Why are educated people taking modafinil and have its benefits been over-hyped? Mike Sharpe investigates.
Modafinil is not the type of drug that you can buy over the counter. Essentially, it is a eugeroic that was accepted by the FDA in 1988 to treat conditions such as narcolepsy, shift work sleep disorder, and excessive daytime sleepiness. However, this has not prevented an increasing number of students from taking it at university. For example, student website the Tab discovered that almost 2000 students at 41 universities have taken modafinil to study and stay awake.
Leonie, a second year International Business student at the University of Liverpool, first became interested in the drug when she read online about students taking it at the University of Cambridge. She takes modafinil during each exam period and describes the effects of the drug: “Your heart rushes really quickly but you have to kind of steady yourself. That’s almost immediate. But after you’ve got yourself there and you’re sitting with a book, you’re extremely focused.” As with any drugs though there are also side effects and the loss of appetite particularly stood out for Leonie: “You need the toilet often and you’re very thirsty but you just can’t eat. You’ve got to eat obviously but you’ve got to force it down you because you won’t be hungry at all”, she said.
Leonie believes the current price of university and the pressure to succeed heavily influenced her decision to take modafinil. With tuition fees rising to £9,000 in 2012 across all universities in England, there is a burden on students to not throw away their investment. She continuously buys modafinil because she feels that she would be underachieving without it, saying: “What would be the point of coming to uni and you coming out with a third or something and you’ve paid all this money? Sometimes you know being a student you won’t be able to wake up at 8 in the morning. I wake up at 11 or something so I have to revise throughout the night so I can get the full day’s work in.”
Economics student Harry from the University of Southampton had a different story. He is entering his final year on course for a first class degree. He’s only taken the drug twice but felt the urge the take modafinil when he discovered that other people were taking it at his university. His decision was born out of a desire to not allow others to hold an advantage: “I prioritise my studies and my grades quite a lot and therefore because I found out other people in the uni were taking it I didn’t want to lose my competitive edge.”
Modafinil is not illegal to buy but it is illegal to supply. A survey conducted by the London School of Economics and Political Science revealed that the drug is the most commonly used pharmaceutical cognitive enhancement, ahead of stimulants such as adderall and methylphenidate. However, also notable was the study’s argument that easy internet access likely contributes to use of the drug.
Anders Sandberg, a James Martin Research Fellow at the Future of humanity Institute at Oxford University, admitted to taking modafinil himself. He described the drug as being: “a really good cup of coffee which lasts most of the day”. He believes though that people are over-hyping how powerful and effective modafinil really is. Even so, he argues that the drug can be an effective study aid if used appropriately: “I think many people like to think that there’s a pill that will solve all the problems but actually what the pill does is give them the tool to solve some problems and you need to know how to use this tool.”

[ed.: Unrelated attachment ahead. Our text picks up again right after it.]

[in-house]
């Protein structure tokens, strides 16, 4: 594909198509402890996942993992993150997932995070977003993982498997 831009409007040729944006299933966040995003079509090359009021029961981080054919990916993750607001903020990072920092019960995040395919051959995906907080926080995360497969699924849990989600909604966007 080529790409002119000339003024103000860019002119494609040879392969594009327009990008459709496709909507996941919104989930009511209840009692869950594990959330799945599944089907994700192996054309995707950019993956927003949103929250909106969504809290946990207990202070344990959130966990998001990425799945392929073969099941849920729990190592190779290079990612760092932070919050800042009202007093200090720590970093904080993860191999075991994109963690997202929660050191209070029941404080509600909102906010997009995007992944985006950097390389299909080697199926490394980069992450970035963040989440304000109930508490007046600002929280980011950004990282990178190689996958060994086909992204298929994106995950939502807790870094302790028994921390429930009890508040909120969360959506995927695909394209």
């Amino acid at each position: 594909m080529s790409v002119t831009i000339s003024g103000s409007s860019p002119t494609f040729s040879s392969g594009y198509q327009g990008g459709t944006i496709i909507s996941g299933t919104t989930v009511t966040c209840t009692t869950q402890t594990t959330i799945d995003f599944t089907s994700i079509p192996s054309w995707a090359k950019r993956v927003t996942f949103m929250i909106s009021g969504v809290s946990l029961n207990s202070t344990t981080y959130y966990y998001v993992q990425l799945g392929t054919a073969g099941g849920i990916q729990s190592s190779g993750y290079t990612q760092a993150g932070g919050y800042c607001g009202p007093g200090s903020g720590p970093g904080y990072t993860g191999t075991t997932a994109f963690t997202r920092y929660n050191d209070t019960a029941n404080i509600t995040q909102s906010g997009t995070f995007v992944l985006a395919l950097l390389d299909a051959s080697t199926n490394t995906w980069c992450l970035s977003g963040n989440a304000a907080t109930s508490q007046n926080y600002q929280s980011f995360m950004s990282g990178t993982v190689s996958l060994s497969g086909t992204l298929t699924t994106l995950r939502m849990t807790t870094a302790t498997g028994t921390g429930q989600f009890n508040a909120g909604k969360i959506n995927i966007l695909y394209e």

One of the major issues surrounding this nootropic (smart drug) is the unknown effects of long-term use on healthy people who regularly take it, and without prescription. One person who called attention to this problem was Dr Peter Morgan from Yale University in America: “We don’t have a lot of direct evidence but pretty much every drug or medication that people use as a stimulant or to enhance cognitive performance, when it’s taken regularly, it’s usually associated with a decrease in cognitive performance.”
Despite continually buying modafinil, Leonie does not think the drug has helped her cognitively. Instead she states that it has been effective from a psychological aspect, allowing her to feel more relaxed: “I think because it has essentially given me more hours in the day, it’s making me think that it’s helping rather than it actually is. Reason I’m gonna be taking them again is because to me it seems like I’m gonna have double the time to revise.”
I think because it has essentially given me more hours in the day, it’s making me think that it’s helping
Interestingly, modafinil had an unusual effect on Harry. He thinks the drug was detrimental to his studies and said that the day on which he took modafinil was the only day when he was not productive: “What I did notice was that you would get distracted by very small things. Well, for example, where I sit at my desk I’ve got a window and if a bird flew past the window or a squirrel jumped on the fence, I seemed to be a lot more interested in that rather than what I was supposed to be interested in.”
The intense mixture of stress, exams and deadlines can leave certain students in a position of vulnerability. At a glance, modafinil can seem very tempting, especially if other students on the course are commending the positive effects of the drug. Modafinil could be the future of neuroenhancement but it is not a miracle worker and how helpful it is varies from person to person and task to task.
“Balance is an important part of life,” says Dr Peter Morgan, “there will always be times when we stretch ourselves to meet imminent goals, but if we maintain a balanced and healthy lifestyle with adequate sleep, good nutrition and exercise we should be able to handle those periods of stretch without relying on cognitive enhancers.”
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